Celebrity

A Teary Girl at Comic Con Is All the Reason We Need for a Wonder Woman Sequel

If we met Gal Gadot IRL, we'd def get emotional, too

A Wonder Woman Comic Con fan broke down in tears when meeting Gal Gadot

(Photo: Getty)

We finally got some Wonder Woman news this weekend at Comic Con! While details remain somewhat scarce, it was confirmed that there is officially a sequel in the works, titled Wonder Woman II.

It still isn’t clear if Patty Jenkins will be directing the second installment of the Wonder Woman saga, although she has clearly expressed interest in being involved again. If she does get the call, Jenkins says she will set the sequel in the United States.

The announcement isn’t exactly surprising: the first flick is the highest-grossing film of the summer so far, having made $779, 433, 279 worldwide. Everyone loved it, us included.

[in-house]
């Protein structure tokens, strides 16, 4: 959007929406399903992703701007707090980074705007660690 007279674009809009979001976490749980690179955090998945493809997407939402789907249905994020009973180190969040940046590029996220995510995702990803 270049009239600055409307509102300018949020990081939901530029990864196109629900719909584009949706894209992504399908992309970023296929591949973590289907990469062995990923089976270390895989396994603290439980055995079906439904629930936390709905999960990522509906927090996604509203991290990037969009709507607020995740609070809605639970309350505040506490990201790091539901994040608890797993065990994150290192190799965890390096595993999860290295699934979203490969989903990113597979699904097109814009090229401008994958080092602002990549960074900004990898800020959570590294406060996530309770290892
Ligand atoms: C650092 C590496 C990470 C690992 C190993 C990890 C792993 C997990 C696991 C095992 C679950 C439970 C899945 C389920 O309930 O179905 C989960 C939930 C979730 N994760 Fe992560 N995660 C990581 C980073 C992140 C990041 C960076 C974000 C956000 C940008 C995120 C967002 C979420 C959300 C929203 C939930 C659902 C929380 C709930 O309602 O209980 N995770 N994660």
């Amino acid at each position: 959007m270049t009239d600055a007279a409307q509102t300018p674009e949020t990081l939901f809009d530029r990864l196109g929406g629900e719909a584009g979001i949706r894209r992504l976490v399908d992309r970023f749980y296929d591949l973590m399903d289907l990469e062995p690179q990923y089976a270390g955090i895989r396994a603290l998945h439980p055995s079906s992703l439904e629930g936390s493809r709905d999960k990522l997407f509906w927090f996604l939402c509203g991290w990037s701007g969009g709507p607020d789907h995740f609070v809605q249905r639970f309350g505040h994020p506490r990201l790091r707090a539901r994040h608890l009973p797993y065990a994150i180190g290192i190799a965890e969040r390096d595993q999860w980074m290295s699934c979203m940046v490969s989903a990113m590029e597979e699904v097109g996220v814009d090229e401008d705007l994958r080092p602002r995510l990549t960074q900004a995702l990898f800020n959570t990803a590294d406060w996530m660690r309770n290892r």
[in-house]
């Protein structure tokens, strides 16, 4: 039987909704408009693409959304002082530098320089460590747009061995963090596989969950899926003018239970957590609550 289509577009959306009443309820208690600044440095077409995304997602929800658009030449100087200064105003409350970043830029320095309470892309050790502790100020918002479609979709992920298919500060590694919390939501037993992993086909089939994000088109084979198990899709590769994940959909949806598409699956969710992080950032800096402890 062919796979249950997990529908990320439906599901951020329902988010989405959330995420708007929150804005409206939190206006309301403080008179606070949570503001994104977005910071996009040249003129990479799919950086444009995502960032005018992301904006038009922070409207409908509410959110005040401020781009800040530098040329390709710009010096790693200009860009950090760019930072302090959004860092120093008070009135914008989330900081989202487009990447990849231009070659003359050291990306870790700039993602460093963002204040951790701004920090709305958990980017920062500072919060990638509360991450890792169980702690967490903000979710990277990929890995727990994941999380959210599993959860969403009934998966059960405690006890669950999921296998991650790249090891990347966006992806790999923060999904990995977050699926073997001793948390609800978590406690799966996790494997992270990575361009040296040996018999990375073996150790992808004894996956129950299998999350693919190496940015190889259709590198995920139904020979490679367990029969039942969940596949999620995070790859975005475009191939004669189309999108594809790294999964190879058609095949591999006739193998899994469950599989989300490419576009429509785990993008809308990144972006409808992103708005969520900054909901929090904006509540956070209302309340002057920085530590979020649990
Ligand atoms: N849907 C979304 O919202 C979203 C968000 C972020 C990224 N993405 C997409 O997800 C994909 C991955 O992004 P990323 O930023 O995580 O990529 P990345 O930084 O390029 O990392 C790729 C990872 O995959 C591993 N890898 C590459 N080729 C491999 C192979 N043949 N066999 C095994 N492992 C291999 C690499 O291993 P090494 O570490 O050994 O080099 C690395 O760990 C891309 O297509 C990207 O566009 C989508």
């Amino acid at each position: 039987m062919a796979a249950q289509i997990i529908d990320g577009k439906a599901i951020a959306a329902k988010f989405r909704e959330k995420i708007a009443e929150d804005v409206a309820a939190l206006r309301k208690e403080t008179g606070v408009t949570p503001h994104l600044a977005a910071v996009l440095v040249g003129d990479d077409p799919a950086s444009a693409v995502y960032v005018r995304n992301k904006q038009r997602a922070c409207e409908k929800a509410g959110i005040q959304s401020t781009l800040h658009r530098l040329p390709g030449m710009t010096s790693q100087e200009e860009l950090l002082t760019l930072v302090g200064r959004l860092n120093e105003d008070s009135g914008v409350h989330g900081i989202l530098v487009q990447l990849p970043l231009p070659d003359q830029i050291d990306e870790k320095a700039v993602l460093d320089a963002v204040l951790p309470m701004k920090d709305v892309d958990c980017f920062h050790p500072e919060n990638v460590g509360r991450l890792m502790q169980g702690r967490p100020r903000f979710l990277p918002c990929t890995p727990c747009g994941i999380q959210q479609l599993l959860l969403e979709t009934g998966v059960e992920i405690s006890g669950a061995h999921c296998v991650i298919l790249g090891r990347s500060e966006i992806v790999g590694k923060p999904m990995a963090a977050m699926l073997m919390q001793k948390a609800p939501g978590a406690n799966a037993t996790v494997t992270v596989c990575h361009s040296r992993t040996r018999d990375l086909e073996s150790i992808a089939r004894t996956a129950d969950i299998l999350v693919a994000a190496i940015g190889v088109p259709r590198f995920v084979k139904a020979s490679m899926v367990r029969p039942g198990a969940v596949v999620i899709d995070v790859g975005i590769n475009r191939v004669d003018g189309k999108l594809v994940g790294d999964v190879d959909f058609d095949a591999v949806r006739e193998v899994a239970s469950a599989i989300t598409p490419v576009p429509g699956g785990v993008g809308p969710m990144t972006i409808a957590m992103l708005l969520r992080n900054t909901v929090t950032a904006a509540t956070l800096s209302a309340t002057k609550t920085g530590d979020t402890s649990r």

Gal Gadot was there at Comic Con, signing autographs alongside the rest of the Justice League, when a little girl reminded us all why the Wonder Woman story is so important.

A cape-clad girl approaches the actress for an autograph, and immediately starts to cry, overwhelmed by meeting her hero. Gadot takes her hand and tells her not to cry. “Now we are friends so there’s no reason to cry anymore,” she says in the video. “We are together!”

“Here we are. You’re going to enjoy this moment,” Gadot encourages her. “You seem like a really, really good girl. Be happy, smile! There’s no need to cry.”

As the video circulated on social media, everyone agreed that this is just one more example of how important representation in media is to young, impressionable kids looking to see themselves in their idols.

A woman who says she is the girl’s mother noted that they were in fact tears of happiness, and that her daughter’s meeting with Gal was a memory that would last a lifetime.

Yes to little girls seeing themselves represented on screen, yes to female superheroes and yes to Gal Gadot!

Related:
This Viral Tumblr Post Nails Why Wonder Woman Made Me Cry
Why Can’t Wonder Woman Be a Movie, Not a Movement?
It’s Been Six Months Since the Women’s March. What’s Happened to the Canadian Movement?

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